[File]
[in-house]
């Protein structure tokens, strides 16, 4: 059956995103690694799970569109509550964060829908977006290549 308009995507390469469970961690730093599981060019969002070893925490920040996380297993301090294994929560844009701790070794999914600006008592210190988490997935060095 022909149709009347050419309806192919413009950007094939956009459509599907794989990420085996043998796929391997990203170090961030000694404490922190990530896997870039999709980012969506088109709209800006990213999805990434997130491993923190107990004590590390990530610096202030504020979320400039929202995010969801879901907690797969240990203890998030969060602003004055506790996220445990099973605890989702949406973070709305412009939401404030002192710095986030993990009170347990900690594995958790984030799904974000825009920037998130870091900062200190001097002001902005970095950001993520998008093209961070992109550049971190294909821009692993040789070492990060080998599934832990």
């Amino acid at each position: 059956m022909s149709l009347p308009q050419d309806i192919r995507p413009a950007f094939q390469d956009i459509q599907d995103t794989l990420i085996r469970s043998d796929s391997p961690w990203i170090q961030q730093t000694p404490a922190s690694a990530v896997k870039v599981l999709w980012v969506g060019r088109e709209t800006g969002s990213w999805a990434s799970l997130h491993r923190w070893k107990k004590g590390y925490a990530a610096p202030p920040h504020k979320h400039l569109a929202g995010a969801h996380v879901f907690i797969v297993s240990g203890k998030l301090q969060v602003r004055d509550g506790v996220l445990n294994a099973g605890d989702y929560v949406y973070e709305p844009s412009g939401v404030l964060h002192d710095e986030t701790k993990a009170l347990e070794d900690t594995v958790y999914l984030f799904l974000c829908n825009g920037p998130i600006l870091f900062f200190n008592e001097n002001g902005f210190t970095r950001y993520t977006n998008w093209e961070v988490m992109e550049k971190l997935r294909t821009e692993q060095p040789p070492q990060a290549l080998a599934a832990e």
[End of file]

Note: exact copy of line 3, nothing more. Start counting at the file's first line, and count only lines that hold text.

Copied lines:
């Amino acid at each position: 059956m022909s149709l009347p308009q050419d309806i192919r995507p413009a950007f094939q390469d956009i459509q599907d995103t794989l990420i085996r469970s043998d796929s391997p961690w990203i170090q961030q730093t000694p404490a922190s690694a990530v896997k870039v599981l999709w980012v969506g060019r088109e709209t800006g969002s990213w999805a990434s799970l997130h491993r923190w070893k107990k004590g590390y925490a990530a610096p202030p920040h504020k979320h400039l569109a929202g995010a969801h996380v879901f907690i797969v297993s240990g203890k998030l301090q969060v602003r004055d509550g506790v996220l445990n294994a099973g605890d989702y929560v949406y973070e709305p844009s412009g939401v404030l964060h002192d710095e986030t701790k993990a009170l347990e070794d900690t594995v958790y999914l984030f799904l974000c829908n825009g920037p998130i600006l870091f900062f200190n008592e001097n002001g902005f210190t970095r950001y993520t977006n998008w093209e961070v988490m992109e550049k971190l997935r294909t821009e692993q060095p040789p070492q990060a290549l080998a599934a832990e």